Nuclear war, dystopian unrest, a genetic mutation that divides twins in life and unites them in death—the “refreshingly nuanced” (Booklist, starred review) first novel in award-winning poet Francesca Haig’s richly imagined and action-packed post-apocalyptic trilogy “is poised to become the next must-read hit” (Kirkus Reviews, starred review).
Four hundred years after a nuclear apocalypse, all humans are born in pairs: the deformed Omegas, who are exploited and oppressed, and their Alpha twins, who have inherited the earth—or what’s left of it. But despite their claims of superiority, the Alphas cannot escape one harsh fact: whenever one twin dies, so does the other.
Cass is a rare Omega whose mutation is psychic foresight—not that she needs it to know that as her powerful twin, Zach, ascends the ranks of the ruling Alpha Council, she’s in grave danger. Zach has a devastating plan for Omega annihilation. Cass has visions of an island where a bloody Omega resistance promises a life of freedom. But her real dream is to discover a middle way, one that would bring together the sundered halves of humanity. And that means both the Council and the resistance have her in their sights.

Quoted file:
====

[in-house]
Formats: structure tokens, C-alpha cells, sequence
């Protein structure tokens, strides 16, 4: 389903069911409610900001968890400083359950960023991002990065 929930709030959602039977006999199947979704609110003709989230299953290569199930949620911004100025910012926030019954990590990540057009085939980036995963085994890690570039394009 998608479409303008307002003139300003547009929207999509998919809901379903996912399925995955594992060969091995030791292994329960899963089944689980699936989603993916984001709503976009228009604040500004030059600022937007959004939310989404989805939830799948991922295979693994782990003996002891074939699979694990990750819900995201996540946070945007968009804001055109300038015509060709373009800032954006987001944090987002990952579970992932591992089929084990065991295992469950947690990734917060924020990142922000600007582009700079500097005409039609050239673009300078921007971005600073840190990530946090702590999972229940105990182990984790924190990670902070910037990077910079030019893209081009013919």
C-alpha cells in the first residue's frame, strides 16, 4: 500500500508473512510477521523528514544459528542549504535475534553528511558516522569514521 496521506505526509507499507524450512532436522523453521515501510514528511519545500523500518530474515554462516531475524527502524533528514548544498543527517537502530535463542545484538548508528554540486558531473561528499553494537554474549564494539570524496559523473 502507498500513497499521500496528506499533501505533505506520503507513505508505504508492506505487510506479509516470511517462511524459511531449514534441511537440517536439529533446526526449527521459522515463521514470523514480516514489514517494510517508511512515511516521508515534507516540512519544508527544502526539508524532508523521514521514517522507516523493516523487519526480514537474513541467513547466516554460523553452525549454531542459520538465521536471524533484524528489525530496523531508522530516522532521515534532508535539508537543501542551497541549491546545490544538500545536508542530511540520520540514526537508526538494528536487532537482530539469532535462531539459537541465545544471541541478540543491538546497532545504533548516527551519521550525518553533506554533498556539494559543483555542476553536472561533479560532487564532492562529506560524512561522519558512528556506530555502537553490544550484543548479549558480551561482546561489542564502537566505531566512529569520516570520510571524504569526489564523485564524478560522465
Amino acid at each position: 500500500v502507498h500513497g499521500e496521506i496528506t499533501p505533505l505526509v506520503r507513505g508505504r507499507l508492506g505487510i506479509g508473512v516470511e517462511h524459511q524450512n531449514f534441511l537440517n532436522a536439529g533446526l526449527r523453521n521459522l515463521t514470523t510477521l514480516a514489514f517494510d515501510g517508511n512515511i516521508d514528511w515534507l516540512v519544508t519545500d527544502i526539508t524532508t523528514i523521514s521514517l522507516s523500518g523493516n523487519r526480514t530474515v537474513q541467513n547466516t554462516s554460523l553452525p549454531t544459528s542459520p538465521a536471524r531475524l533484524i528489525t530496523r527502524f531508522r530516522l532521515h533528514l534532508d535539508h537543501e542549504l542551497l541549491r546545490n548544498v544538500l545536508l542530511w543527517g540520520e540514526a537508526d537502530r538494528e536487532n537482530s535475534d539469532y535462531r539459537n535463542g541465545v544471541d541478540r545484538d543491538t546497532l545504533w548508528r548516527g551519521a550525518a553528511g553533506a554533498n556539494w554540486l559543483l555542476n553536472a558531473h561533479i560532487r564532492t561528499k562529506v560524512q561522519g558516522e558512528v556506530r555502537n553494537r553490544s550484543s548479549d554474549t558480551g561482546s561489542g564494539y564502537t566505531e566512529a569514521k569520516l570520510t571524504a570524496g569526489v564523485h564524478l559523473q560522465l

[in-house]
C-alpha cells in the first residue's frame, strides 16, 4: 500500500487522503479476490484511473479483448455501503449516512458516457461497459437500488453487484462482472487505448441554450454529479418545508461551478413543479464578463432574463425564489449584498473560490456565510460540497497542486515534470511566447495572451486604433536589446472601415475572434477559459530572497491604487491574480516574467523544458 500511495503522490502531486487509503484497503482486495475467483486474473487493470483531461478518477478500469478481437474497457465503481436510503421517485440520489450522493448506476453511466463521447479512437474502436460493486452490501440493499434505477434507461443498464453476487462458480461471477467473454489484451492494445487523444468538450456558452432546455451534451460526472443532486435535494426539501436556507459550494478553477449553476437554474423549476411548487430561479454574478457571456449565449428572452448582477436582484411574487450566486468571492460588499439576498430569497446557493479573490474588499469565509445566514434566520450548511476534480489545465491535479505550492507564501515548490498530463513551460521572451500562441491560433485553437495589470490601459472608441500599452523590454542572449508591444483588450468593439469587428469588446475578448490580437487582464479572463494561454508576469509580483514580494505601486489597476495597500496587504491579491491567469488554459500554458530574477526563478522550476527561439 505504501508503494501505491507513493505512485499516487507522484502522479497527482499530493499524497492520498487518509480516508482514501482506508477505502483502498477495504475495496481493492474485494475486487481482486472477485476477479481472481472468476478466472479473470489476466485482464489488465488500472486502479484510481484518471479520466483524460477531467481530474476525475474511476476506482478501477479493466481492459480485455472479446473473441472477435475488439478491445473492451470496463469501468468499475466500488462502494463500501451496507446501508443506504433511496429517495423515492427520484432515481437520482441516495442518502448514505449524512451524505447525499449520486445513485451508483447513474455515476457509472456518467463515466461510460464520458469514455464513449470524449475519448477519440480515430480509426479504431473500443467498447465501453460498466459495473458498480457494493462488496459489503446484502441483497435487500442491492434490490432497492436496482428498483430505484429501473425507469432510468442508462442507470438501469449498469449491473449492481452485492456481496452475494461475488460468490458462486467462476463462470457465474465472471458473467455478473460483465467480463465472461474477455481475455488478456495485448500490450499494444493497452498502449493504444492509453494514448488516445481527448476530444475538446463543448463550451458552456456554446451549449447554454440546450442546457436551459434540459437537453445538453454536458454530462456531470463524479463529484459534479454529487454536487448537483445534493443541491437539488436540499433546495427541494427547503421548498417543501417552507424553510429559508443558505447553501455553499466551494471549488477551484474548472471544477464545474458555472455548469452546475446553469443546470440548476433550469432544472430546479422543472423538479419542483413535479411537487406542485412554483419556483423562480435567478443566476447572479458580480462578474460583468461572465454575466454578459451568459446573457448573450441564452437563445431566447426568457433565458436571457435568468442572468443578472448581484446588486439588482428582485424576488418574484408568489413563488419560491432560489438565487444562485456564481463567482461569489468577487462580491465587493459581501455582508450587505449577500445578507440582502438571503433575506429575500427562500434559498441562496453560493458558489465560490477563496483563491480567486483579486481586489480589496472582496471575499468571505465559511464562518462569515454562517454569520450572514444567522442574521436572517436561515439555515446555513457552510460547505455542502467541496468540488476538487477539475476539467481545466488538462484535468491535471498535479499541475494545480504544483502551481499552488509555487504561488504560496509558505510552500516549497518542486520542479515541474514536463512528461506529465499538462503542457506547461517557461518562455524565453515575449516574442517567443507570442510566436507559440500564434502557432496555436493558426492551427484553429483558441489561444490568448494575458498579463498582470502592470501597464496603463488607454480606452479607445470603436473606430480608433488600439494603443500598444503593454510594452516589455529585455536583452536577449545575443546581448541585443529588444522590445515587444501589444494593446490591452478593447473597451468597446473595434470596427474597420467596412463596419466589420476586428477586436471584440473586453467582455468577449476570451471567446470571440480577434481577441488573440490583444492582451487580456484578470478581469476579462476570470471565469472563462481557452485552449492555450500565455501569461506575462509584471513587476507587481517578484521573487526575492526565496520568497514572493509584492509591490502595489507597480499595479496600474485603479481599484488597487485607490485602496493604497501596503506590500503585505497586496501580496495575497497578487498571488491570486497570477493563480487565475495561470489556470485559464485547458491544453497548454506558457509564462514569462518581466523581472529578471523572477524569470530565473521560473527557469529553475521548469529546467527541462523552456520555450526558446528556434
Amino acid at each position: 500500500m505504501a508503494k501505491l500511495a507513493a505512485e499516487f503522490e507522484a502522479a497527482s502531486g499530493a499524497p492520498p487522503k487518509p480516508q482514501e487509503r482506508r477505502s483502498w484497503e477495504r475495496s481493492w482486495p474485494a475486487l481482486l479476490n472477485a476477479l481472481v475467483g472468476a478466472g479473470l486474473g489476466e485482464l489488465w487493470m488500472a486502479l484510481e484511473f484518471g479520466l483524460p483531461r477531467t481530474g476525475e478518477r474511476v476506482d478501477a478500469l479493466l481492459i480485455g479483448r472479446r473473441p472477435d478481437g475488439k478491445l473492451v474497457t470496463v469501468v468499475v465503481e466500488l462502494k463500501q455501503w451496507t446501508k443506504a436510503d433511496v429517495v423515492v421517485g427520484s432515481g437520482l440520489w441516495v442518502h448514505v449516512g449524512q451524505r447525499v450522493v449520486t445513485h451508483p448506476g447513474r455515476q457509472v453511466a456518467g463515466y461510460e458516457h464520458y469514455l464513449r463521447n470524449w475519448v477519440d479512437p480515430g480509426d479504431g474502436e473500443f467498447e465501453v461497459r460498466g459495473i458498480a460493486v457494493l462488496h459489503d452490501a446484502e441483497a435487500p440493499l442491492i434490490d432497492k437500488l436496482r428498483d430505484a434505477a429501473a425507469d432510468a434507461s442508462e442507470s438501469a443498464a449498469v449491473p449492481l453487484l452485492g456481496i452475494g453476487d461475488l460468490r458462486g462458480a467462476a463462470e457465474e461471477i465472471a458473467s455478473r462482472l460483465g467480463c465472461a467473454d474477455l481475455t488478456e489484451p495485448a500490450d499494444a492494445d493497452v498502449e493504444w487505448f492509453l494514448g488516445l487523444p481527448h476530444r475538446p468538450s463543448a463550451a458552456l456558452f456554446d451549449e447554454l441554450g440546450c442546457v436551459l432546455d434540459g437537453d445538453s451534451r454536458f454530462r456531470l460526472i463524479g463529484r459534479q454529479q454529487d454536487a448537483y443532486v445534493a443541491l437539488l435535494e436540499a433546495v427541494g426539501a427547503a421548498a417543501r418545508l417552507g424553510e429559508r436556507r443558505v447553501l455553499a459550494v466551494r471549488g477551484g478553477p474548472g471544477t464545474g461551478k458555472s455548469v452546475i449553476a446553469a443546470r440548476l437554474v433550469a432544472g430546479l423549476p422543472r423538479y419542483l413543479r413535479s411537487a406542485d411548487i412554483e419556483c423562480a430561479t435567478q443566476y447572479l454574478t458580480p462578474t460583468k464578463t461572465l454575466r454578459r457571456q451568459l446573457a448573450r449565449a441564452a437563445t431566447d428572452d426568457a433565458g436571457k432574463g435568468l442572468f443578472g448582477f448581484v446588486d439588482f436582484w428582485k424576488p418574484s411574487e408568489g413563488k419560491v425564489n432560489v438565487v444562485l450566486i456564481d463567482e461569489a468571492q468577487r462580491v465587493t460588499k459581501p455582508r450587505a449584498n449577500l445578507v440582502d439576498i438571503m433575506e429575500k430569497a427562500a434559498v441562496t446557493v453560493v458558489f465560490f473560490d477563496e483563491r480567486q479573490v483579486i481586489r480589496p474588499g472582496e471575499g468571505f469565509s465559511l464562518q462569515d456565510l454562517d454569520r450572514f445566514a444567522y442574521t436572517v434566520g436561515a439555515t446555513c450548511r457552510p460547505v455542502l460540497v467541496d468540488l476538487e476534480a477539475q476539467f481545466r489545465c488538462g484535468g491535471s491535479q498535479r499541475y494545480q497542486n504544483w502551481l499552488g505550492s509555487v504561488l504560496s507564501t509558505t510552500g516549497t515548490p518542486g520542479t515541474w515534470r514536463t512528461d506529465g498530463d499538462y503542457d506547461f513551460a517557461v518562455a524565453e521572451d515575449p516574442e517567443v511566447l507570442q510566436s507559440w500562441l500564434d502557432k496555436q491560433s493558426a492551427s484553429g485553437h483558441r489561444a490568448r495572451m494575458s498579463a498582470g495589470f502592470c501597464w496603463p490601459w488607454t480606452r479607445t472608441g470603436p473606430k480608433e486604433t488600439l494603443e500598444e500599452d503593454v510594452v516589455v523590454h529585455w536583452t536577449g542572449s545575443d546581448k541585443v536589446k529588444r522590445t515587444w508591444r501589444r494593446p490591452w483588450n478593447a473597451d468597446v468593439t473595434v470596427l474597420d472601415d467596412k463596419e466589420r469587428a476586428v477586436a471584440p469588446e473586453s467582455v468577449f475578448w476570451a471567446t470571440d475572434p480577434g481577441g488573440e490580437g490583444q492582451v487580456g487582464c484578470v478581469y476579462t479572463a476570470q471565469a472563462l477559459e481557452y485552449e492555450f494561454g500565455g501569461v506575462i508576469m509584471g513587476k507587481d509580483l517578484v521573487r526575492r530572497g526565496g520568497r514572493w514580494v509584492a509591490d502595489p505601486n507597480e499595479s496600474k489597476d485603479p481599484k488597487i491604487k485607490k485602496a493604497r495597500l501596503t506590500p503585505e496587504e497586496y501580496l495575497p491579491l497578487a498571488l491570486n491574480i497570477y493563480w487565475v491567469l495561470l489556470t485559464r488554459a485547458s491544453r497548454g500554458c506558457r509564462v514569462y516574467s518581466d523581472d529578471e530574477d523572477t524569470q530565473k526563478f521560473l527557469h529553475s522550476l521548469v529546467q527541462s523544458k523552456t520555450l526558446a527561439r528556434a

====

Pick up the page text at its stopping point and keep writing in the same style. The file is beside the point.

Best known for her poetry, Haig debuts as a novelist with this first installment of a post-apocalyptic, dystopian trilogy. Centuries after a devastating nuclear war, all children are born as twins: a physically perfect Alpha paired with a deformed or mutated Omega. The Alphas oppress and shun their opposites, but if either an Alpha or an Omega dies, their twin is psychically constrained to die as well. Cass, an Omega with vaguely defined psychic abilities, is imprisoned by her brother, who has risen to prominence among the Alphas. When she escapes, she rescues the amnesiac Kip and discovers a terrifying secret about the Alphas' ultimate plan for dealing with the Omegas. Haig presents a scenario ripe with potential, but the harsh divide between the Alphas and Omegas is hard to believe in, given their inherent dependence on one another. Cass's powers work conveniently as the plot demands, and the twists still carry an air of familiarity. Haig's prose is almost wistfully descriptive, elevating the otherwise tired story.